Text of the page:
.....Advertisement.....
.....Advertisement.....

Today's News

  • Cornhole Tournament

    Springfield Masonic Lodge 50 will have a cornhole tournament Saturday, April 17 in the parking lot behind the Springfield Opera House.

    Sign-ups will begin at 10 a.m. and games will begin at 11 a.m.

    All proceeds go to the lodge’s Coats for Kids program. Trophies will be awarded for first place.

    In case of rain, the tournament will be held in the Washington County Middle School gym.

    For more information, call (859) 336-9459 or (859) 336-3542.

  • Patriot golfers finish fifth at Georgetown

    SCC Sports Information

    The St. Catharine College men’s golf team finished fifth in the six team field last week in a tournament hosted by Georgetown College at Cherry Blossom Golf Club. The Patriots finished with a 36-hole total of 634.

    Wright State won the tournament with a 586. University of the Cumberlands was second at 590. Lindsey Wilson was third at 596 while Georgetown was fourth with a 622 total. West Virginia Tech was sixth at 735.

  • Truck and Tractor Pull

    A truck and tractor pull will be held April 17 at the track behind the Mackville Community Center.

    Weigh-in is at 4 p.m. and the event starts at 5 p.m.

    Trophies will be awarded for first, second and third place.

    For more information, contact Eddie Noel at (859) 262-5104.

  • Shop smart at your farmers market

    Farmers markets are flourishing.  According to the U.S. Department of Agriculture, more than 5,000 exist today.  Chances are, one is located in your neck of the woods.

    Many of Kentucky’s popular “homegrown” offerings become available this month as markets around the state open for the 2010 season.  An hour perusing the stalls at your local market is a fun way to spend a morning, and the bonus is flavorful food straight from the garden to the table.

    Here are a few tips to help you get the most from your trip to the market.

  • Growers defend their work providing grain for livestock, ethanol

    As corn growers nationwide, and in Kentucky, are lining up beside livestock producers to defend livestock on many fronts, the American Meat Institute (AMI) is lining up beside anti-agriculture activist groups to fight against corn and ethanol.  AMI’s members include the major meat processors, with several in Kentucky.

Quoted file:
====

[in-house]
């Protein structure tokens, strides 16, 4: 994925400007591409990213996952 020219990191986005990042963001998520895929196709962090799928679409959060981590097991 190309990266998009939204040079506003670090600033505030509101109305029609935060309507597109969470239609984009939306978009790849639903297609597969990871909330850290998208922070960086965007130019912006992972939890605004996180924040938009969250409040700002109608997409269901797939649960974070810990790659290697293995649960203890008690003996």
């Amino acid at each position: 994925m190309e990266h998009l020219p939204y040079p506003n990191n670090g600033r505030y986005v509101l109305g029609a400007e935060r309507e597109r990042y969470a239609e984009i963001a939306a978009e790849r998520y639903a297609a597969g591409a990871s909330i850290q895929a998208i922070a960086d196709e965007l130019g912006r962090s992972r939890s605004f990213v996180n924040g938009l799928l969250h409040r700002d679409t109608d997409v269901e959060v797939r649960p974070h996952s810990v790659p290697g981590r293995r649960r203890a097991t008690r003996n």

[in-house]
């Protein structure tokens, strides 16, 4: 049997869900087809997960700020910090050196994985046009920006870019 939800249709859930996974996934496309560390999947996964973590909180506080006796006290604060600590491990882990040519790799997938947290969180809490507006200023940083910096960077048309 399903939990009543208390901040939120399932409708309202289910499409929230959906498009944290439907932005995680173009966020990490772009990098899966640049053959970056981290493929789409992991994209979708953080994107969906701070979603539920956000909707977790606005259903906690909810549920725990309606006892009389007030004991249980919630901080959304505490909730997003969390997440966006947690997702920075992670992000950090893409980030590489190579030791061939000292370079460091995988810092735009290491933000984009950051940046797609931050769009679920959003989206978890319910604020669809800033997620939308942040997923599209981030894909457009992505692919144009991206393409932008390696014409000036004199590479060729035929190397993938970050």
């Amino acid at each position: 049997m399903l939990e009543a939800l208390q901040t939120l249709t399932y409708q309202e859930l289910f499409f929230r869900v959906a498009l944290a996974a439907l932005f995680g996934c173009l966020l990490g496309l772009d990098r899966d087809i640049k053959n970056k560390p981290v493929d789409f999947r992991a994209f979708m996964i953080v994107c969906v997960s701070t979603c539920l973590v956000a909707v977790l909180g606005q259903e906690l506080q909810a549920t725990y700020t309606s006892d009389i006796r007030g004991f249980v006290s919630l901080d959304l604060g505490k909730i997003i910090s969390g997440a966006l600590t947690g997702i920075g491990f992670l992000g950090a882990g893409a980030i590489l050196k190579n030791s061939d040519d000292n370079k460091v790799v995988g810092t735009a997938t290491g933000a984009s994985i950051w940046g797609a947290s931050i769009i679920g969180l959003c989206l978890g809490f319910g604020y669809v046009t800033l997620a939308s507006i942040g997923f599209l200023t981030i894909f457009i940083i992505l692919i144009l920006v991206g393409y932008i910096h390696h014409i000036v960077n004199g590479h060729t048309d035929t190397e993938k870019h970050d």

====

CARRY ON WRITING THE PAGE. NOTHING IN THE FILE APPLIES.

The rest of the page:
• Candidates seek seat in District 2 magistrate's race

    Four Democratic candidates will seek the seat of magistrate in District 2 in the May 18 primary election. The winner from that race will meet the lone Republican candidate in the general election in November. Benjamin Settles is the incumbent in District 2, and is seeking re-election.

    Now that he is nearing the end of his first term, Settles is hoping that voters will look at his proven track record of trying to save the county money while also tackling important issues in the county.

  • County revisits community clean-up

    Although a plan is currently in place to help with the problem of bulky item disposal in Washington County, county officials say there might be alternatives for future pick-ups. But in the meantime, some residents are finding their own ways of ridding themselves of bulky items, and those items don’t always find their way to the county’s CD&D transfer station.

  • Local pastor hospitalized following motorcycle accident

    By Jimmie Earls

    Sun Staff Writer

    A Washington County pastor is listed in serious condition in the Intensive Care Unit of University Hospital in Louisville following a motorcycle accident Tuesday. John McDaniel, pastor of Temple Baptist Church in Springfield, sustained multiple injuries. Further information is unavailable at this time. For more on this story, see the April 14 issue of The Springfield Sun.

  • Flushing the fire hydrants

    You’ve probably driven down the street and seen water standing everywhere and wondered why those fire hydrants have been running wild. If so, you’re not alone.

    There are more than 100 fire hydrants in Washington County, and to keep them operating properly, every one of them has to be flushed out at least twice per year.

  • Managing deer issues in fields

    Every year deer cause $10,000 or more worth of damage to crops and yards.  You may find this information from Dr. Tom Barnes, UK College of AG Wildlife specialist, helpful.